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Latest data give reason to be hopeful about global economy

A worker walks through a shipping container yard at the Port of Shanghai.

ALY SONG/REUTERS

Economic data are boring only if you fail to seek out the story behind them.

Thursday produced a bounty of source material. Indicators released in Japan, Europe and the United States show why there is reason to be hopeful about the world economy, why that hope must be kept in perspective and why there still is reason to worry.

Japan's gross domestic product grew at an annualized rate of 5.9 per cent in the first quarter, the fastest since 2011. Germany also had an unambiguously strong start to 2014. In the United States, the fewest number of people applied for jobless benefits last week than in any week since May, 2007.

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The U.S., Japan and Germany are the world's biggest, third-biggest, and fourth-biggest economies, as measured by gross domestic product at market exchange rates. That's serious horsepower, and when those horses are pulling in the same direction, the rest of the world will follow. Take Canada. Its factories have struggled to stay busy in these post-crisis years because relatively higher input costs and relatively weak productivity have made it difficult to gain market share. Yet Canada's manufacturing sales grew 0.4 per cent in February, the sixth monthly gain in the past seven months.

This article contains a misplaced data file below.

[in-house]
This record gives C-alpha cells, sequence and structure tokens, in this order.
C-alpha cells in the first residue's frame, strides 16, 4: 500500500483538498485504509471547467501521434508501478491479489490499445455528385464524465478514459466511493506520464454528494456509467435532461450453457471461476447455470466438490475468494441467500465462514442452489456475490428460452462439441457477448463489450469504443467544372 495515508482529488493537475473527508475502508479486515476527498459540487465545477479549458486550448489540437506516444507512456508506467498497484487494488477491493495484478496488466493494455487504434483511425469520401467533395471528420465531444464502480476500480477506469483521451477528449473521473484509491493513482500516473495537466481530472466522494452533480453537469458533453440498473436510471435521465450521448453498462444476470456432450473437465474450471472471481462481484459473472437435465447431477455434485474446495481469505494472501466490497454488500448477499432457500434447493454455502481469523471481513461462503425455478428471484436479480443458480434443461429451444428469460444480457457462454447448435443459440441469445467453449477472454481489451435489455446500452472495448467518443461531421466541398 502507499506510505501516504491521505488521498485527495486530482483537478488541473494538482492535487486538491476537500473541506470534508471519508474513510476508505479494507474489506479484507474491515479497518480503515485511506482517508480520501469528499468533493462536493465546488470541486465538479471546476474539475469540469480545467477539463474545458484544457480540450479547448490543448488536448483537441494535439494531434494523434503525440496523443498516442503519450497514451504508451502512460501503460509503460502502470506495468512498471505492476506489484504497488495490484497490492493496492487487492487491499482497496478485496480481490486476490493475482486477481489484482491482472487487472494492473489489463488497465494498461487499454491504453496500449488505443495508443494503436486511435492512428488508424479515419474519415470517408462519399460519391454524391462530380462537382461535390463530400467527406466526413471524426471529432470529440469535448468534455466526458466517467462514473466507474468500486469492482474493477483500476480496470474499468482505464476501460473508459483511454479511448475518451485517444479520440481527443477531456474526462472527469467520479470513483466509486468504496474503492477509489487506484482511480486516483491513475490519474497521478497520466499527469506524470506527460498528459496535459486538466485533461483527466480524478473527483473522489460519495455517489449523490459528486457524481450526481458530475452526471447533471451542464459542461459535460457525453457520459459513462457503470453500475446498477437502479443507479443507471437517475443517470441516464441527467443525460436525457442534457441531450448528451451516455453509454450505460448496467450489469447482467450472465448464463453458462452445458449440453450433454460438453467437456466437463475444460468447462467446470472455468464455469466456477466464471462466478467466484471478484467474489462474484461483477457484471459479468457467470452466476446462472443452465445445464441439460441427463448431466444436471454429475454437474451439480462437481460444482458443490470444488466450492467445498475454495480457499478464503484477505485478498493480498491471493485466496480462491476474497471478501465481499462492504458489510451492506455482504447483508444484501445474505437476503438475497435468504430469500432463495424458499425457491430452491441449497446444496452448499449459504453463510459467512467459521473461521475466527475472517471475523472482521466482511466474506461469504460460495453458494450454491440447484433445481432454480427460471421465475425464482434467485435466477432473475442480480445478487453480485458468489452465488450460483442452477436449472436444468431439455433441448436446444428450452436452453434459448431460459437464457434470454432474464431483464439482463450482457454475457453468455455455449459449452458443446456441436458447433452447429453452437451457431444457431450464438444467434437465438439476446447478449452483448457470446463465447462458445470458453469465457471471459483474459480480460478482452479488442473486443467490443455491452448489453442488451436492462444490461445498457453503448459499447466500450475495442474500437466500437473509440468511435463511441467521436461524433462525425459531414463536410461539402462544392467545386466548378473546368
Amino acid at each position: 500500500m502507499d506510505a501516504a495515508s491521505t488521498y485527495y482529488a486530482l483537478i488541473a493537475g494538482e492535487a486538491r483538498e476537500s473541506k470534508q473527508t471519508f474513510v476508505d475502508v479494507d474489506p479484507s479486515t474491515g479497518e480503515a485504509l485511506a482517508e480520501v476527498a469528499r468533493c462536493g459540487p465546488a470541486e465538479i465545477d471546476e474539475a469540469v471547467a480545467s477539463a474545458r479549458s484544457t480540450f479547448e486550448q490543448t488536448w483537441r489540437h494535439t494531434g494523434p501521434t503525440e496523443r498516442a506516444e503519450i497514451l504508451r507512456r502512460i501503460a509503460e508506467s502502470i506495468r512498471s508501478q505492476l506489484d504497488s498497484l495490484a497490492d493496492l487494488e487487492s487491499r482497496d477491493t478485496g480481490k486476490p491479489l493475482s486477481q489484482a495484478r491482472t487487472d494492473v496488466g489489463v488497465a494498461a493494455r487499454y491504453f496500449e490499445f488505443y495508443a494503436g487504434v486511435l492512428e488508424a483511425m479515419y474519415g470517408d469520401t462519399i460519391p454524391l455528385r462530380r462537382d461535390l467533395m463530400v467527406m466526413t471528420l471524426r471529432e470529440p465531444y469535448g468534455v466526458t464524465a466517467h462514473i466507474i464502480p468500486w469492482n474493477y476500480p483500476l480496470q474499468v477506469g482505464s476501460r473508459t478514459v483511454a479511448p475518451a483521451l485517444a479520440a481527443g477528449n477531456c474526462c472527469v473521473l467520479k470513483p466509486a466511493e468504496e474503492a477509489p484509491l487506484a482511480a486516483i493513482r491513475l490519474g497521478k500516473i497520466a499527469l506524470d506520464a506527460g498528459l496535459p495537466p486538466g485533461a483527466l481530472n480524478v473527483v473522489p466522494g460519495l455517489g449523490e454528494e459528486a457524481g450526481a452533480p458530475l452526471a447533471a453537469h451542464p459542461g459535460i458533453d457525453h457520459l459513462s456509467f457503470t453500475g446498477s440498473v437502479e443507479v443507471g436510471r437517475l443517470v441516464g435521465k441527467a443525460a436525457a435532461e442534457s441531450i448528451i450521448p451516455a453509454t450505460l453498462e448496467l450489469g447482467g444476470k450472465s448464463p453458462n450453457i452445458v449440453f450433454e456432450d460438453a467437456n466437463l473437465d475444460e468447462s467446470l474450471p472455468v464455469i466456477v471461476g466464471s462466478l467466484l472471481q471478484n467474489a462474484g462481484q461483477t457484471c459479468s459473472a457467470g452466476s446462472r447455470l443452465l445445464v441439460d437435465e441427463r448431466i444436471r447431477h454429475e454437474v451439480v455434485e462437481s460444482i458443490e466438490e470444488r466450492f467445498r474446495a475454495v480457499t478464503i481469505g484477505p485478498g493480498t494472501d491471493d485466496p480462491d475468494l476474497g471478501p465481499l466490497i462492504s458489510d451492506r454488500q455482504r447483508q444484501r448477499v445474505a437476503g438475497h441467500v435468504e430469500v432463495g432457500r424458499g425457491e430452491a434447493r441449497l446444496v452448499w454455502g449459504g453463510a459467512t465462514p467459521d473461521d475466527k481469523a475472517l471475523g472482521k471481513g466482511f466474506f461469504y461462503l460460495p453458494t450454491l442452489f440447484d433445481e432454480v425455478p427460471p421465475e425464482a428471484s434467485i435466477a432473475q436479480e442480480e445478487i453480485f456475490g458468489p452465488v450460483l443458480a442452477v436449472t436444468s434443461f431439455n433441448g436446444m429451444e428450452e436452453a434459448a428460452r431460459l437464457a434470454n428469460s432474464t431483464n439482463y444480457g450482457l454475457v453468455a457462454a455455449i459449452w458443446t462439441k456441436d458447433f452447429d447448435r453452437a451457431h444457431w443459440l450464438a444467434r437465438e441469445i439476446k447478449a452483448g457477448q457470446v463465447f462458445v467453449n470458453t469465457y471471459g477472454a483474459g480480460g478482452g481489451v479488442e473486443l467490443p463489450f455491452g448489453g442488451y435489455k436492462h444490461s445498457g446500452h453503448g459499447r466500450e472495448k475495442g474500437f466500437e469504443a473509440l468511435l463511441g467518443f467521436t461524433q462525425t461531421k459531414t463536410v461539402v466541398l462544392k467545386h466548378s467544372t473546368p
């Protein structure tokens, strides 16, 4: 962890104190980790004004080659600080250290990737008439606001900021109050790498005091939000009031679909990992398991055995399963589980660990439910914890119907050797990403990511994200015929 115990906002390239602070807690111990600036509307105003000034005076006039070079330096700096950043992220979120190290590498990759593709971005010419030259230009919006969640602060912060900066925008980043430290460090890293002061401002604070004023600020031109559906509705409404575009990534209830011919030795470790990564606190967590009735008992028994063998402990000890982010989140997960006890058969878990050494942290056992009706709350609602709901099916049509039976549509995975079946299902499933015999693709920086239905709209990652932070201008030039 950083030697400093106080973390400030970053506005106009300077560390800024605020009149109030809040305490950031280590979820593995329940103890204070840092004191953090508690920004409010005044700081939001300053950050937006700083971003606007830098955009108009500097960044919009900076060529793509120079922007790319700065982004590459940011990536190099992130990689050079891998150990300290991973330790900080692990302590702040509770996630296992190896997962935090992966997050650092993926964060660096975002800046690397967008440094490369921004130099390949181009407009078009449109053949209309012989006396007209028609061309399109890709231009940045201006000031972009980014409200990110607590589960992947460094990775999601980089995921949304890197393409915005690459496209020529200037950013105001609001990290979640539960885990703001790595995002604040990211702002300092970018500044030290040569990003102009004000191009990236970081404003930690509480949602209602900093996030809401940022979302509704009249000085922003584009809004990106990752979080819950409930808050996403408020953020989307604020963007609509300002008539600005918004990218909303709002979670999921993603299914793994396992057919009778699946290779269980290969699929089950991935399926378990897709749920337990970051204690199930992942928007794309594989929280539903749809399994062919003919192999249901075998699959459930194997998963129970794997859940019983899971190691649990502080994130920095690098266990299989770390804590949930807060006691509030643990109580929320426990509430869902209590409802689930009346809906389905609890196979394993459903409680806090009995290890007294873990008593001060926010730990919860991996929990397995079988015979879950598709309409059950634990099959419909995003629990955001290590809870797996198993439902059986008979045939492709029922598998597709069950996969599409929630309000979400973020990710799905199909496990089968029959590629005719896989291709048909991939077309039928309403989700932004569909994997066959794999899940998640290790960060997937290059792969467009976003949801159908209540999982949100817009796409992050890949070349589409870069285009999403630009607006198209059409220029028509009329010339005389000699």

Canadian factory sales now are back at the level they were at before Lehman Brothers Holdings Inc. collapsed more than five years ago, triggering the financial crisis. Every turnaround story has to start somewhere. The global economy could finally be strong enough to move on from the aftershocks from the crisis.

The road ahead could be slow. Prices are creeping higher in the United States, which will test consumers' resolve to spend. China, the world's second-biggest economy, still is consuming a lot of the world's goods and services, but not at the breakneck pace of a couple of years ago. As powerful as they are, the U.S., Germany and Japan can only do so much on their own. The other big European economies struggled in the first quarter. France's economy stalled and the economies of Italy, the Netherlands and Finland shrank.

The European Central Bank is poised to lower interest rates, which could turn things around in Europe at least enough to reduce the drag. The other major central banks have made clear they foresee keeping borrowing costs low for another couple of years at least. Headwinds should be milder.

As always, there are unpredictable forces at work. The Treasury Department said Russian holdings of U.S. debt plunged 20 per cent in March, a reminder of the geopolitical tension related to the uncertainty over Russia's intentions toward Ukraine.

If Russian troops remain at bay, the global economy should be fine. If President Vladimir Putin sends them over eastern Ukraine's borders, the global economy may not be able to handle the uncertainty. It needs more time to get back to full strength.

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About the Author
Senior fellow at the Centre for International Governance Innovation

Kevin Carmichael is a senior fellow at the Centre for International Governance Innovation, based in Mumbai.Previously, he was Report on Business's correspondent in Washington. He has covered finance and economics for a decade, mostly as a reporter with Bloomberg News in Ottawa and Washington. A native of New Brunswick's Upper St. More

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